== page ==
Suddenly, a half-dozen or so unmarked cars stopped in the street in front of the tavern. Burly guys, ignoring the honking horns of the blocked traffic, jack-in-the-boxed out of the vehicles and sprinted into the saloon, filling the place. The men all wore guns in holsters, Western style, strapped to their hips. Plus, they also had night sticks, tethers on the end of poles, shot guns, tear gas cannisters, and karate sticks. One carried a big net. Another held a straight jacket.

As the only occupant of the bar was a very startled Sal, Sr. (still holding the buzzing electric razor), for a second or two the crowd of federal agents didn’t know what to do.

One of the agents barked, “Where’s the guy who made the phone call?”

“What phone call? Nobody’s been on the phone all day.”

“Don’t try gettin’ clever. This ain’t no joke. Someone called from here threatnin’ to kill the President. Who was it? Where is he?”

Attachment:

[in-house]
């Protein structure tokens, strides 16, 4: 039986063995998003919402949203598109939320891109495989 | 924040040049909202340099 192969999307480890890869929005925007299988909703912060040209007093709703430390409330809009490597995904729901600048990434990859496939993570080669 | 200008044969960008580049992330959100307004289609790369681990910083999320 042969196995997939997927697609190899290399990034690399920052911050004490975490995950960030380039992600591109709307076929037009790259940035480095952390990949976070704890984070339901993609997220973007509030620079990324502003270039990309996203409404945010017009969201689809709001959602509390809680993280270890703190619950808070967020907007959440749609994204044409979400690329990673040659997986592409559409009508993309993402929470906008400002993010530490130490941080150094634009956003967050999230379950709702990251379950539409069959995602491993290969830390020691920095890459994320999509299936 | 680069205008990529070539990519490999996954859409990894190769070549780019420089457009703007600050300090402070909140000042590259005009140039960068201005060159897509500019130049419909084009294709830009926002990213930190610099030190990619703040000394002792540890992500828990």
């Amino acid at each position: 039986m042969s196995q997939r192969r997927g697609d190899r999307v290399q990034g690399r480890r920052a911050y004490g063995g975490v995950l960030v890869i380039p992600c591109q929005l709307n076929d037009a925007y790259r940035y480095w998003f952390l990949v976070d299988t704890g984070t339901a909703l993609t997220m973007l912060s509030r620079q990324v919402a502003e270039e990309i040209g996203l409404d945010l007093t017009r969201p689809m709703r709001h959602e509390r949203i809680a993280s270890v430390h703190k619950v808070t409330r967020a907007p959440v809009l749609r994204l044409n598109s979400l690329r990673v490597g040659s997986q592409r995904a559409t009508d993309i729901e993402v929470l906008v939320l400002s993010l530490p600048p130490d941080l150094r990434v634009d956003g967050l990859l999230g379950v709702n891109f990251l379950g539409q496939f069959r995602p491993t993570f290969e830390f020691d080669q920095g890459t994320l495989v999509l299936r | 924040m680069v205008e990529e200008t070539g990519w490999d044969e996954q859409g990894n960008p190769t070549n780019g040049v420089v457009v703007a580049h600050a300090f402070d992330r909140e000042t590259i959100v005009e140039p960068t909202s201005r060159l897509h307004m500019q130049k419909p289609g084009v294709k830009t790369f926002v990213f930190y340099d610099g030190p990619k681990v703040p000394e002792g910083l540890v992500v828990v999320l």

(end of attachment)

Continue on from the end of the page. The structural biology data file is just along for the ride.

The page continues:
“I got no idea what’cha talkin’ about. The phone ain’t been used at all today. And plus the place has been empty for over an hour with just me in it.”

Confused, the entire detail ran back out to the cars. They started going through notes, teletype printouts, and maps. They looked at the street sign. It was the wrong address! They could see a bar on another corner just a block up. The whole group headed for the Tunnel Bar. Halfway up 15th street they trudged past a rather woebegone James Leightnin slowly walking in the opposite direction.

Sal, Sr. still didn’t know what to make of the situation. Nobody was by the phone all morning. Yet, the gun-toting crew obviously was ready for serious action.

Then James Leightnin came in the door. James Leightnin who had climbed up the girders of the George Washington Bridge saying that he was going to jump. James Leightnin who did hard time for trying to break into a bank. James Leightnin who got electric shock treatments for throwing a food tray at a guard. Sal, Sr. now knew who the federal agents were looking for.


James Leightnin pretty much guessed by now that it was too late. In his fried-synapse, alcohol-soaked haze the only thing he could think of doing was to go back to the Tunnel Bar.

– – –